Cost of Cybersecurity – Part 3
In our previous blog entries, we examined the costs of personnel and technology when it comes to cybersecurity. In today’s entry, we’ll go over the final cost consideration in our series, namely maintenance.
Maintenance can, at times, be overlooked when discussing budgeting for cybersecurity. It’s the little things we do not always remember that we need to do until after the initial purchase. For instance, when you buy a car, your expenses do not stop after signing papers and handing over the payment. There’s insurance, gas, oil changes, changing tires when the treads wear out, etc. In much the same way, there are maintenance costs involved in cybersecurity. And what do those entail?
- Management and Scalability
It is rare to find two corporate networks that are completely identical. It takes time to configure a solution to fit a network’s needs, and to continue working on it as network needs change. A prime example is if your company expanded; your cybersecurity solution would need to scale with that growth. Another case in point would be if a company decided to transition some of its workforce to work remotely, as opposed to on premise; in which case, you would need to set-up VPNs for secure communication.
- Monitoring and Updates
We are in the midst of a dynamic threat landscape. Between the increased rate of threat generation and the automation of those threats, yesterday’s static solutions are already outdated. Ideally, you want to look for solutions that include 24x7x365 monitoring and automatic updates, working to safeguard your network against the newest malware, Trojans, viruses, you name it.The best way to illustrate the importance of up-to-date security is to look at Network Box USA’s PUSH Technology. To ensure that their networks are protected against the latest threats, we PUSH out updates in true real-time to our clients’ solutions, worldwide. In the past 90 days alone, we’ve PUSHed out over 1 million updates.
Clearly, the cost of maintenance will vary depending upon the cybersecurity solution you choose to implement. And there is certainly a myriad of options available in the marketplace today, which only makes narrowing down a vendor that much more daunting. So, where do you start?
Take a step back and review your requirements. What are you protecting (i.e. confidential information, client contact details, etc.)? Are there compliance standards you must take into consideration? Can you afford to hire dedicated IT security personnel, or is outsourcing your only viable option?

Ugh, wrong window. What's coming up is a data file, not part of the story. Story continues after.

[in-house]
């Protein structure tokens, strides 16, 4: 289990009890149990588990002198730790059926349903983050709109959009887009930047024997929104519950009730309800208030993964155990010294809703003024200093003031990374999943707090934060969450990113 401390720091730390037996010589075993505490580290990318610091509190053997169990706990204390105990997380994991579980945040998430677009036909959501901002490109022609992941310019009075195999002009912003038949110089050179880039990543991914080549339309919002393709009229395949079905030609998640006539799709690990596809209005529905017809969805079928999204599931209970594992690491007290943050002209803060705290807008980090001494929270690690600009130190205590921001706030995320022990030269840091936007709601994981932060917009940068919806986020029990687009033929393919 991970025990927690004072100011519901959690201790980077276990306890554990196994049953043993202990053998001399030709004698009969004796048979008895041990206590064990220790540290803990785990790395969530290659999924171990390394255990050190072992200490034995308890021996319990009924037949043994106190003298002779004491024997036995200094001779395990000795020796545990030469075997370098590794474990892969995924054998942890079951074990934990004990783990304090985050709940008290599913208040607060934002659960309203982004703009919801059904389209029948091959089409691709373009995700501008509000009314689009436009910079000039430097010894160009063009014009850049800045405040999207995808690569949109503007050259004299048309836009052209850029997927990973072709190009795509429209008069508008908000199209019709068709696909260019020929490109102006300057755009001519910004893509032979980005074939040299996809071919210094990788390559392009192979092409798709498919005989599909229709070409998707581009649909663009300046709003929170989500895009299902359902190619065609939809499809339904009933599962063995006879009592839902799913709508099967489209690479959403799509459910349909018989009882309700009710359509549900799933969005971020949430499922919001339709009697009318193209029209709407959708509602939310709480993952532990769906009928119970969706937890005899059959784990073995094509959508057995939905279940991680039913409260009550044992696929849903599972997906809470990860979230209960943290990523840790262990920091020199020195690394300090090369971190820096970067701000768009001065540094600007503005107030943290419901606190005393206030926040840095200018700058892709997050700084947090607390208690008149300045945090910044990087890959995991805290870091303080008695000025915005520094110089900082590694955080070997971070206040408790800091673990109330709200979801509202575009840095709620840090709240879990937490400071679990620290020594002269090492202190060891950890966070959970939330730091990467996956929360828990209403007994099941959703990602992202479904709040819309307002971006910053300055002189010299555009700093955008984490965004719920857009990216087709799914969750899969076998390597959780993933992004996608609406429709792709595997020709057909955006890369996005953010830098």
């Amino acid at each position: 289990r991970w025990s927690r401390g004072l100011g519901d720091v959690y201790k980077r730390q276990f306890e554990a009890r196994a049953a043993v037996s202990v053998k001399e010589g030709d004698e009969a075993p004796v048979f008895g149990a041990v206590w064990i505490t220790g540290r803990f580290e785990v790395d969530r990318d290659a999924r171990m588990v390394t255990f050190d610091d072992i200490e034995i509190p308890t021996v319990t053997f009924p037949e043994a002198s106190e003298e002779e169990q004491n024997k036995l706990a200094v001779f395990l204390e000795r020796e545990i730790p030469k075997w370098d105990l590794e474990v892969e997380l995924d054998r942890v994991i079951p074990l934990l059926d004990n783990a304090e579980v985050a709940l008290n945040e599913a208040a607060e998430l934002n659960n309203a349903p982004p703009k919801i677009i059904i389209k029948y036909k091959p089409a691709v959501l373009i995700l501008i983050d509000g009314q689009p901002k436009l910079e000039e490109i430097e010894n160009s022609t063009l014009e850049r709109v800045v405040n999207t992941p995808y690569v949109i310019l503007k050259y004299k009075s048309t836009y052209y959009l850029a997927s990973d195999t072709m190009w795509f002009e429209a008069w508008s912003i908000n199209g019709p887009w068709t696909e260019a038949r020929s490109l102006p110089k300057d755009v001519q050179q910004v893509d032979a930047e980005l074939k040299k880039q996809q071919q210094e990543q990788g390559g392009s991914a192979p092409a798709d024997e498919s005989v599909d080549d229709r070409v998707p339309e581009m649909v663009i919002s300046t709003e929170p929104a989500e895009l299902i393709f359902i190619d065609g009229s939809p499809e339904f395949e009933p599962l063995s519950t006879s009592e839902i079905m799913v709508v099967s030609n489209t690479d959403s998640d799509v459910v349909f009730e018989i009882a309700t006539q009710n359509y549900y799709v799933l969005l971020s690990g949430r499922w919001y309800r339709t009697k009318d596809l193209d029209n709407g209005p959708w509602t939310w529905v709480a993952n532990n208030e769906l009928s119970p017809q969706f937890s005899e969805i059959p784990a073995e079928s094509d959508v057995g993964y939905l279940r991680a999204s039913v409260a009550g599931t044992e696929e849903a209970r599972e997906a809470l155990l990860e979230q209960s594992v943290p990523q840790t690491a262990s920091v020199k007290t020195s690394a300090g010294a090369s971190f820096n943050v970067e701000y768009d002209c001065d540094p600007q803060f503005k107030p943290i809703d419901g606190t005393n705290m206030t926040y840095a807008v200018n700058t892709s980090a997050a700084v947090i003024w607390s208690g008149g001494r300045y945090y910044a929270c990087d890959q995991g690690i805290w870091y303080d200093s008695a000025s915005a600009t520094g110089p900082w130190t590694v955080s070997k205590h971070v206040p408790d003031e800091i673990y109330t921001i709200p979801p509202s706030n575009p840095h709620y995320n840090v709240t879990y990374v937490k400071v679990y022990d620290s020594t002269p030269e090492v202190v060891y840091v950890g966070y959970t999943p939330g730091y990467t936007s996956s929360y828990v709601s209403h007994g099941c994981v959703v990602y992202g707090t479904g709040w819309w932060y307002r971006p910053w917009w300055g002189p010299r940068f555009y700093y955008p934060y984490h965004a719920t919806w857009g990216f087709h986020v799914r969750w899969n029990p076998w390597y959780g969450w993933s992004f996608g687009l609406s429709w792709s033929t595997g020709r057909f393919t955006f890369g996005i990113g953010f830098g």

Ask probing questions when evaluating a vendor and/or offering. Don’t be afraid to put the vendor on the spot. How are they ensuring that you’re protected against the latest threats? Are they truly monitoring your network 24×7? What happens when you receive an intrusion alert? (Some vendors only alert you, while others will take action.)
Request client references. This can get a bit tricky, as most organizations, for security reasons, are either not willing to talk about their solution, or are legally unable to. However, since talking to a client is the most reliable way to evaluate a vendor, try. They are less likely to sugarcoat their experiences and will give you an honest evaluation from an actual end user perspective.
For more tips on selecting a cybersecurity solution, download the white paper, Evaluating IT Security Options.
Cybersecurity costs will differ for each organization based on many variables including network needs, the organization’s size, etc. Even so, cost considerations remain very similar across the board. Companies need trained cybersecurity personnel to manage and maintain their solutions, along with the proper technology to protect networks against cybercrime.
These key cost considerations are not necessarily separate entities. Partners (or vendors) that offer managed cybersecurity services, for instance, will consolidate personnel, technology, and maintenance into a single monthly or annual subscription.
Ultimately, when drafting cybersecurity budgets, it is important to remember that cybersecurity is an ongoing process; not only are you investing in a solution, you are investing in a long-term strategy.